Certain pathogens survive in the environment for an extended period of time, principally the Enterococcus and the Acinetobacter species. Environmental factors chiefly improper cleaning and disinfection have been found accountable for their survival leading to nosocomial infections (Mehta et al. 2014). Protocols for handling infected linen and washing of dressing sets, disinfection of all surgical instruments using Korsolex and additional cleaning and disinfection protocols accounted for this decrease of environmental pathogens.

In hospital settings, K. pneumonia is transmitted by person-to-person contact and in particularly when healthcare professionals do not wash or clean hands subsequent to checking a contaminated patient (Khan et al. 2015). Improvement of the hand hygiene helps minimize nosocomial infection as proposed by the World Health Organization (WHO) (Abdellatif et al. 2007). Hence the promotion of effective measures to improve hand hygiene by organizing training classes on hand washing practices and provision of hand washing facilities in all critical care areas and nursing stations accounted for this decrease as observed in the year 2017.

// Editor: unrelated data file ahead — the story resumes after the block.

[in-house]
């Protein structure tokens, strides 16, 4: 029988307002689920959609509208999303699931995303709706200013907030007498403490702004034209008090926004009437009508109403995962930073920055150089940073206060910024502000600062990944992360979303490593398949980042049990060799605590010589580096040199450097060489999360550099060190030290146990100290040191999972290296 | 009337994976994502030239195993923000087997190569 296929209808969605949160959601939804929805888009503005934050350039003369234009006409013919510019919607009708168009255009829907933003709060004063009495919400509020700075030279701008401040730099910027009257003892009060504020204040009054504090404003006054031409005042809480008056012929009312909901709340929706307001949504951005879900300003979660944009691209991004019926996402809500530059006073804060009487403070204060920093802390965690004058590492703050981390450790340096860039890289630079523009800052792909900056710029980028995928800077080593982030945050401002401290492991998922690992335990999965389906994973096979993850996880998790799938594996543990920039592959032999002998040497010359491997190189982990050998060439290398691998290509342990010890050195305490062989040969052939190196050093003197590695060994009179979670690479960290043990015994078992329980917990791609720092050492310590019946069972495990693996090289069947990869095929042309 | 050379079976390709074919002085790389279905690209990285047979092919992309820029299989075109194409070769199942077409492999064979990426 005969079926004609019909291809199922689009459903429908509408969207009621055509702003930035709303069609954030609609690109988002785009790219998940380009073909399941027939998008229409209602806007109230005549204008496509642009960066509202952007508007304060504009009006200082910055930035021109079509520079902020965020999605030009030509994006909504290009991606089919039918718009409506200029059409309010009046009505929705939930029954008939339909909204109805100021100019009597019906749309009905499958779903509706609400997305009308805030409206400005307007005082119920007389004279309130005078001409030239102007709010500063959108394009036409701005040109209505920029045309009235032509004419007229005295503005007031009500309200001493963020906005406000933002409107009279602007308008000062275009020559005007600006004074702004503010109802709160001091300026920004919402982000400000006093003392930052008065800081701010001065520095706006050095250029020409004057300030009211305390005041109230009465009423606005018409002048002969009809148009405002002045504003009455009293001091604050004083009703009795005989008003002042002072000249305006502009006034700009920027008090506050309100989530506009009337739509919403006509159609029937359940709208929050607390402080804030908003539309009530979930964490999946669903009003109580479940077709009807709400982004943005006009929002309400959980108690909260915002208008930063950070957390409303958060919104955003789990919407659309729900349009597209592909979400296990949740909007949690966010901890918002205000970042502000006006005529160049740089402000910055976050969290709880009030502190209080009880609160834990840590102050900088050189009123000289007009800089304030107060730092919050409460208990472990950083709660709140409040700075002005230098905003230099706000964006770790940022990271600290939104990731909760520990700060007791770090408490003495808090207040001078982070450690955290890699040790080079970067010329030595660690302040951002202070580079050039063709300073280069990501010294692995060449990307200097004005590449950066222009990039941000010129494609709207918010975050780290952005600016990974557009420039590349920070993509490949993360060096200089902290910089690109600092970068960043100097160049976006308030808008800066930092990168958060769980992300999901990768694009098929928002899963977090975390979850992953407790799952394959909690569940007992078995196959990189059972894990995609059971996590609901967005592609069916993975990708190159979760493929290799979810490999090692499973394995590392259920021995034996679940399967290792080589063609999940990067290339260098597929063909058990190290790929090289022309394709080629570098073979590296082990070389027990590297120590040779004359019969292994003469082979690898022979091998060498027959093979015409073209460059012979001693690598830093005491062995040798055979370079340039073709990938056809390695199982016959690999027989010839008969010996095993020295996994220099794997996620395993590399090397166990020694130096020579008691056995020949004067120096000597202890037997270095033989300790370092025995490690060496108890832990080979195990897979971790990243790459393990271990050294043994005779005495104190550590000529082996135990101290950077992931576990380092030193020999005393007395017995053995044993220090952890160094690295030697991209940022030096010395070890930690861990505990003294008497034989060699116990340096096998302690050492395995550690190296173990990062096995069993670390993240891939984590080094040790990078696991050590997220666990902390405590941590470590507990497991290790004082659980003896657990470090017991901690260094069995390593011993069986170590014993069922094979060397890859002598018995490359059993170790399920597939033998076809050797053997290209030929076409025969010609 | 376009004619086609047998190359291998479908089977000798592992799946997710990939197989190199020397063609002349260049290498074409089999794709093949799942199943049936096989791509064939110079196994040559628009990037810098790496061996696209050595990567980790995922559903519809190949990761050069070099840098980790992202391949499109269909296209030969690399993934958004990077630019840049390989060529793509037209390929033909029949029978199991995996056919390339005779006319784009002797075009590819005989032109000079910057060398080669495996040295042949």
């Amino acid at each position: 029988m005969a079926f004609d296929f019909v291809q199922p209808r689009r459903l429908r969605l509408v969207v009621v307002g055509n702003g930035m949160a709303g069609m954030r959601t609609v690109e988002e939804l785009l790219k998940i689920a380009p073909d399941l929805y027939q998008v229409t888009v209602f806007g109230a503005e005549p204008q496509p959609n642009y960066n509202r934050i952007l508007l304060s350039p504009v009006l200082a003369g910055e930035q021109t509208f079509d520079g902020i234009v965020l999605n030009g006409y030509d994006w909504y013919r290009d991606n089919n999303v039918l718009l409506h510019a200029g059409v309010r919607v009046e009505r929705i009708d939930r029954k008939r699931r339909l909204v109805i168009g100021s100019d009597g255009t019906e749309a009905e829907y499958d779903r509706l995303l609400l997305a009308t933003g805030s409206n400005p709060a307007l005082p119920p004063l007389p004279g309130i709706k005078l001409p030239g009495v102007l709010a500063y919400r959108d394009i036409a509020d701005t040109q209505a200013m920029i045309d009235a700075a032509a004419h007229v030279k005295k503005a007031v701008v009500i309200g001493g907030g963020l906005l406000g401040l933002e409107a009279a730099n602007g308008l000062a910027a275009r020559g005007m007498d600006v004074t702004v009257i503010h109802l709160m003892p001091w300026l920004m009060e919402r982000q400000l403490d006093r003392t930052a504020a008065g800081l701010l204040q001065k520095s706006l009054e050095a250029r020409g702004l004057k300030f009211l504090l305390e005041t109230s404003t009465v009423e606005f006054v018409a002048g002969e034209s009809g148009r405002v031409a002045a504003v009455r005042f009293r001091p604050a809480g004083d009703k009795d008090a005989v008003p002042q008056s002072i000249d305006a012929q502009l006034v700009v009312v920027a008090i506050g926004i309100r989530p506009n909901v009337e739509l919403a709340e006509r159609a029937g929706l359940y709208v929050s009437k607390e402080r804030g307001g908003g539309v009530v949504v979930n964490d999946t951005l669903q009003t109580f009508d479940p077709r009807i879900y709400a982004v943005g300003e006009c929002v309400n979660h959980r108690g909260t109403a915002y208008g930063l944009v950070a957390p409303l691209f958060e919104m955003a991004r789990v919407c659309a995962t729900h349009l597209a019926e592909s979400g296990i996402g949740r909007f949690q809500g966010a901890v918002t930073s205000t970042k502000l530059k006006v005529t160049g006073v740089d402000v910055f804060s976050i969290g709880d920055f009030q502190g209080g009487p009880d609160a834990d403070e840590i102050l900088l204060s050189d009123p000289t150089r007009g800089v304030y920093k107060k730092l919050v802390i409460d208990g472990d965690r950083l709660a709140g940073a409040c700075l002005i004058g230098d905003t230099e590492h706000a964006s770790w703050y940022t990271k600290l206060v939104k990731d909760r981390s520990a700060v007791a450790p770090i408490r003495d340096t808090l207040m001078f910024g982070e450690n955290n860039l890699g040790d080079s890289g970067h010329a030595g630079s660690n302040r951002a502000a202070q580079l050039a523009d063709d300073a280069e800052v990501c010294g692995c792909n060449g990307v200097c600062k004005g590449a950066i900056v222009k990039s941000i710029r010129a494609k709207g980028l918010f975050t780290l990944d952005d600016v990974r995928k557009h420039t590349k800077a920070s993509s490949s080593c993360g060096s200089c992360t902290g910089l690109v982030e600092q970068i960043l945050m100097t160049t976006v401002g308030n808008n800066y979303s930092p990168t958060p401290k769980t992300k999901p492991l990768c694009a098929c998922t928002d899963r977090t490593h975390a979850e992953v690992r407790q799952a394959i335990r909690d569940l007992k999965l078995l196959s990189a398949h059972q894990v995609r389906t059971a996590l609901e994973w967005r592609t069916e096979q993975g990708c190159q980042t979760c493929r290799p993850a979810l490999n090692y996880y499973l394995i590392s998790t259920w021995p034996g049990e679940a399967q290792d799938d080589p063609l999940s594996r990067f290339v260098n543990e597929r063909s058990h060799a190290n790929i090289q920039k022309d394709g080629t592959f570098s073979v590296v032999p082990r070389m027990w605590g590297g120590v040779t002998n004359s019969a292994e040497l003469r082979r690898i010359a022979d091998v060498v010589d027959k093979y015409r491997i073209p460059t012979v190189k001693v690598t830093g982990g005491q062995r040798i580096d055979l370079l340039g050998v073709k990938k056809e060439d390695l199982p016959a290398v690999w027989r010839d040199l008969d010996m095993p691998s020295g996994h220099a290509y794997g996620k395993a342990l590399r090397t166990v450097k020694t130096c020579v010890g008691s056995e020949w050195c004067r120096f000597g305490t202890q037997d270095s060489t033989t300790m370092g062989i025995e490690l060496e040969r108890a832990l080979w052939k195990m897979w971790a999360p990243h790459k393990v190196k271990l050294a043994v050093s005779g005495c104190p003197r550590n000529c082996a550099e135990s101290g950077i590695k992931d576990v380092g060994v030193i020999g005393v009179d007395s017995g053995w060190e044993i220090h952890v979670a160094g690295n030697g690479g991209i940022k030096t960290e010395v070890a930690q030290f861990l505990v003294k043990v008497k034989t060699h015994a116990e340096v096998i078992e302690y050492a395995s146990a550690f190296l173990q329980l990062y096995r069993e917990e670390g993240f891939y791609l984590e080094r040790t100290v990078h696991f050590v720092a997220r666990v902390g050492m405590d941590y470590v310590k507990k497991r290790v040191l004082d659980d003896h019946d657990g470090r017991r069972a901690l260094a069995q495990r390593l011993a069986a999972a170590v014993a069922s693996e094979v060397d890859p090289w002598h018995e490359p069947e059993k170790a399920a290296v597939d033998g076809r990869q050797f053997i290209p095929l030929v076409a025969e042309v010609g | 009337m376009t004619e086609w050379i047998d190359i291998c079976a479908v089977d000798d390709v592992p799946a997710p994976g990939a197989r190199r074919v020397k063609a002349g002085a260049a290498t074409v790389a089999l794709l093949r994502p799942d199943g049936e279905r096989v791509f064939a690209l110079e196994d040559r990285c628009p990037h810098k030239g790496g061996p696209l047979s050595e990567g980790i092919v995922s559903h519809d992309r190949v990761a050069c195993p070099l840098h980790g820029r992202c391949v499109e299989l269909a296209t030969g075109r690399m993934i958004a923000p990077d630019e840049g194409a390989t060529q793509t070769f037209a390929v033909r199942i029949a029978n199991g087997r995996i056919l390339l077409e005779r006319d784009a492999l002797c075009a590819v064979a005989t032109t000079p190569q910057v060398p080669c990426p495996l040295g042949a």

Pseudomonas aeruginosa tolerates a wide range of physical conditions, with minimal requirements for growth. In hospitals, it has been isolated from food, floor mops (moist environment promotes its growth), respiratory and dialysis equipment. It is an important nosocomial pathogen because of its intrinsic resistance to antimicrobials (Lim et al. 2005). A decrease in the number of P. aeruginosa isolates has been observed in the present study from (20%; 20/150) to (8%; 12/150). Infection control measures including the use of dry mops, monitoring hygienic practices in the canteen and streamlining high end and reserved antimicrobial use would have contributed to this decrease in the current study.

Apart from bacterial species, fungal organisms also act as opportunistic pathogens causing nosocomial infections in immune-compromised individuals (Ducel, 2002). Most commonly isolated fungal organisms in our present study were Candida albicans, Candida tropicalis, and Candida glabrata. Although C. albicans remains the most common cause of nosocomial infections a number of reports have documented infections caused by other Candida species: C. tropicalis, C. glabrata, and C. krusei which is in line with our current study (Pfaller, 1996).

CONCLUSION

In this era of antibiotics, nosocomial infections are still unmanageable. Our study revealed that an effectively devised infection control guideline helps reduce the number of organisms causing nosocomial infections. There is also a great need that best infection control practices be shared among hospitals to control the spread of these infections.

Acknowledgments

None

Conflict of Interest

The authors declare that they have no conflict of interest.